Hack, Hack, Hack…

Everywhere you look from business to entertainment there are stories of pictures, databases, and credit cards being hacked. Some examples:

There are two kinds of big companies in the U.S. …those who have been hacked by the Chinese, and those who don’t know they’ve been hacked by the Chinese.” FBI director Jamey Comey

Private nude photos of celebrities including Kim Kardashian, Amber Heard and Gabrielle Union were leaked onto sites 4Chan and Reddit.  These followed an August hack in which nude photos of Kate Upton, Jennifer Lawrence and others were leaked.

Dairy Queen has become the latest major company hit by a data breach. A malware known as  ‘Backoff’ –  the same responsible for the major Target data breach – was found in the computer systems of Dairy Queens across seven states. 

So for me personally, I have maintained the idea that no information is safe.  I am reluctant to use credit cards are restaurants, do not shop online, and keep personal photos off of my iCloud.  How do businesses combat this latest influx of technology breaches?  Is security really just an illusion, even on “private social networks”?

Is the “Snappening” Era upon us?


The Replacement Era

Put down your pens and paper because technology is taking over.  This is nothing new to think about; gone are the days where the written word is actually the written word.  We know that emails outnumber handwritten letters and the Google search has replaced trips to the library.  However, there are other aspects in technology that has changed the way in which we document and communicate.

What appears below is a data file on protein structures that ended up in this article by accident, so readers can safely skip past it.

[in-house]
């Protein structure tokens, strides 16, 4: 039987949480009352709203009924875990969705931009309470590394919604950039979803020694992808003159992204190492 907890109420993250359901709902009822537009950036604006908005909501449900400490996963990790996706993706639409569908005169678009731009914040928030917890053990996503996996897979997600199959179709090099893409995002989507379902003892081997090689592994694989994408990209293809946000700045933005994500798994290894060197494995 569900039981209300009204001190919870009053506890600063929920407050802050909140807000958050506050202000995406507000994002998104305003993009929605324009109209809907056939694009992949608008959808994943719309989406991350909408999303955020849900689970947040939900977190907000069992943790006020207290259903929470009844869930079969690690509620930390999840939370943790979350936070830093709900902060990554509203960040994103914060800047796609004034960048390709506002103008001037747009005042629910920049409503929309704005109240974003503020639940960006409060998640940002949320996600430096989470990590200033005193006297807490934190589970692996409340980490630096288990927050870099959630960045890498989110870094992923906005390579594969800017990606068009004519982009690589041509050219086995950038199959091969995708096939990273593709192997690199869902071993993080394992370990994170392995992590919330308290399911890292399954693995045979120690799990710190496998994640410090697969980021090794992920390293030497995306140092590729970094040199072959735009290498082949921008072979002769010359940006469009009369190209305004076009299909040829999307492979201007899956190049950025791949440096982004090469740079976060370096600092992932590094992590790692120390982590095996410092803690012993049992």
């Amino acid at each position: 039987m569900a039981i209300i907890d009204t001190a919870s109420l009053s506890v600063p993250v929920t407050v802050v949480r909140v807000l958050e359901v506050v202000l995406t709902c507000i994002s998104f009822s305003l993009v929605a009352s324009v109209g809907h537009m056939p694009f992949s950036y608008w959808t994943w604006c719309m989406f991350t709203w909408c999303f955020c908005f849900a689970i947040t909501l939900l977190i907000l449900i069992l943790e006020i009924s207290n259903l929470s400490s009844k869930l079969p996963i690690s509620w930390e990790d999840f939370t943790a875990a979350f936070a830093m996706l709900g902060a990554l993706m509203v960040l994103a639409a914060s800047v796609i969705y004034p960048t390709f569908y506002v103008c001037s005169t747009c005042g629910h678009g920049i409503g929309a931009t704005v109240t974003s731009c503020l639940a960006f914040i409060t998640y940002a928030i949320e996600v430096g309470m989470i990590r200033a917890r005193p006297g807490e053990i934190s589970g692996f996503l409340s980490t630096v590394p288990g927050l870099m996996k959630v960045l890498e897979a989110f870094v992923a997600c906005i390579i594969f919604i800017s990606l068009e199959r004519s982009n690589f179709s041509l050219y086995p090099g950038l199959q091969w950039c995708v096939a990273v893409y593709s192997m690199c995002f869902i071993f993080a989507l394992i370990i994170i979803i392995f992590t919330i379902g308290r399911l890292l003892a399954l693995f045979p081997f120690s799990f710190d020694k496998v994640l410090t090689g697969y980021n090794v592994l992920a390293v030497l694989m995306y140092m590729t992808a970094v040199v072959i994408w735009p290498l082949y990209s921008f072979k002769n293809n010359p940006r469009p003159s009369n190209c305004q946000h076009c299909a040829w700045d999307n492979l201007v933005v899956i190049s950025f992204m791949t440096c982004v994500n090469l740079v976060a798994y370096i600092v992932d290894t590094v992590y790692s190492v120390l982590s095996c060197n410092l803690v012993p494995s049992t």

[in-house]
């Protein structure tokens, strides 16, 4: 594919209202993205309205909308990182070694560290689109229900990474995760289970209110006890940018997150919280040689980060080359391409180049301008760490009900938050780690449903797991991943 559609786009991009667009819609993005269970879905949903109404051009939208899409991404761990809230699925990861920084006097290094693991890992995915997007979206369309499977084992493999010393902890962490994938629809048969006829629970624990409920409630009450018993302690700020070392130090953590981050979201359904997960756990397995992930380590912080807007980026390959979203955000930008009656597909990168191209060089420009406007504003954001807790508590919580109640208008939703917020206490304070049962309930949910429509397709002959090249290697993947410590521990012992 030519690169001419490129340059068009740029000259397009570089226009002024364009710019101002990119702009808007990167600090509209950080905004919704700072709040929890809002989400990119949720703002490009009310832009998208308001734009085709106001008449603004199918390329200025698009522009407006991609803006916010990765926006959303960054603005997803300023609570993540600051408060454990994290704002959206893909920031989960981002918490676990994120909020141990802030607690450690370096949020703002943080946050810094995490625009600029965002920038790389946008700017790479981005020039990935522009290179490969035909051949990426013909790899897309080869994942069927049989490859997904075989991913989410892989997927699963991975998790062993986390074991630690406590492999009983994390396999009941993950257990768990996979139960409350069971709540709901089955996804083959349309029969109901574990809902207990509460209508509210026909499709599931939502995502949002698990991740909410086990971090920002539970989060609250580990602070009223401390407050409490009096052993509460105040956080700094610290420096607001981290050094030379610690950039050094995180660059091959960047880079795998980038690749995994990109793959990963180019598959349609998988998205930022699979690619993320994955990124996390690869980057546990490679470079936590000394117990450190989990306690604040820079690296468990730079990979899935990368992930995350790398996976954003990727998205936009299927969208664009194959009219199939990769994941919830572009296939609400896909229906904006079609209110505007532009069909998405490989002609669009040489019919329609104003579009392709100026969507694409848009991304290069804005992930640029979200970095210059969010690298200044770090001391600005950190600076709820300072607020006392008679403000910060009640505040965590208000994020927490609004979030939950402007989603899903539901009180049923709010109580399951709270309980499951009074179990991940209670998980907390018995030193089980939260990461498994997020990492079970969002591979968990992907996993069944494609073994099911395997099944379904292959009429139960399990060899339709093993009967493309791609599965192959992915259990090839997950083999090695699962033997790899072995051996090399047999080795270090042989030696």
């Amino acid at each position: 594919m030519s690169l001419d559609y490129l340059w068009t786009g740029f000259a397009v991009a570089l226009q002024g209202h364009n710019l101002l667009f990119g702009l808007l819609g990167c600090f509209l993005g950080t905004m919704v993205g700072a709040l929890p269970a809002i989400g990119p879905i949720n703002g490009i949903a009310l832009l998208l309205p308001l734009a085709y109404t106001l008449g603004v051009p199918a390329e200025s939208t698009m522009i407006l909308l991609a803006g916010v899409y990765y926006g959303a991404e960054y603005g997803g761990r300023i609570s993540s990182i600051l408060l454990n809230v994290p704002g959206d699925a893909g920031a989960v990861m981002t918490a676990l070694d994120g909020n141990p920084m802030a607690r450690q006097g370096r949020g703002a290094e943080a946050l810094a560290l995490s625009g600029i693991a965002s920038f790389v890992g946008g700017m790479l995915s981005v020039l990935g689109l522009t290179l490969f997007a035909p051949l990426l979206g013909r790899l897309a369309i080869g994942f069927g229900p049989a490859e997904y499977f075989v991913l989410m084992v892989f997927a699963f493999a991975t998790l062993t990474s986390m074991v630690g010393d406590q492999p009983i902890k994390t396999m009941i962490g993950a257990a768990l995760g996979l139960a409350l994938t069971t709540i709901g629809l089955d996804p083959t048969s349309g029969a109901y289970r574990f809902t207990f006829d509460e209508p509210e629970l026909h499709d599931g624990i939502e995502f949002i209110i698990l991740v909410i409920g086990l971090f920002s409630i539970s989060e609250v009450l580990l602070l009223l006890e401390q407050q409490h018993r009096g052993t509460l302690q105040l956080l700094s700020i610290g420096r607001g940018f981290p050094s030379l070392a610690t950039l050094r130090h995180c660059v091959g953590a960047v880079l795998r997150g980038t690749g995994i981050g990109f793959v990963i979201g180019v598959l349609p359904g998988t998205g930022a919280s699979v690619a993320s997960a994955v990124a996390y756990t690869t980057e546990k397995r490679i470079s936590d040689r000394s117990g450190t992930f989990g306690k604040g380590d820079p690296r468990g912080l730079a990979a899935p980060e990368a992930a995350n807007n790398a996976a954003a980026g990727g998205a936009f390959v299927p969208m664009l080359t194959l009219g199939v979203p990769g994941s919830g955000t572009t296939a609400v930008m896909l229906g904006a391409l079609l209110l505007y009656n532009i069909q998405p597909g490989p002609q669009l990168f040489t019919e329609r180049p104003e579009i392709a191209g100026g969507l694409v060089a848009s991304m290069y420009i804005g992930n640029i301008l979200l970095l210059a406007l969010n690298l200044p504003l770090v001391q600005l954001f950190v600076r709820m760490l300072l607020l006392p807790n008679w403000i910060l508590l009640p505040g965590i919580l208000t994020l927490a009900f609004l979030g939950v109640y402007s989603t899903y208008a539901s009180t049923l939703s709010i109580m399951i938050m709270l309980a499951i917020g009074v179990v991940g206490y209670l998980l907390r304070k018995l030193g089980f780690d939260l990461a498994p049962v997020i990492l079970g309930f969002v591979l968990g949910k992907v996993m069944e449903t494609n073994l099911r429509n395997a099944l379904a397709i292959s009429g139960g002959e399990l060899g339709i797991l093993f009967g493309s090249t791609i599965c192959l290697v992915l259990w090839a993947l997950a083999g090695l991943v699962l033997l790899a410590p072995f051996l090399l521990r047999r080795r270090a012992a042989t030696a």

When I started with the company I currently work for in 2006 we printed everything.  Proposals were sent in the mail, documents required pen signatures, and contract negotiations required everyone involved to be in the same room at the same time.  With the growth of email, online and websharing sites, and video conferencing, businesses have evolved and technology has created a sense of locality across the world.  What I knew in 2006 has been replaced with what is new and what is emerging.

Here are some examples of how technology is replacing traditional means of documentation/communication:

  • Facebook picture albums have replaced touchable photo albums.
  • Game applications have replaced board games – for kids and adults alike.
  • Interactive maps on Smartphones have replaced paper maps and the need for directions.
  • Facebook statuses and Twitter feeds have replaced journals and diaries.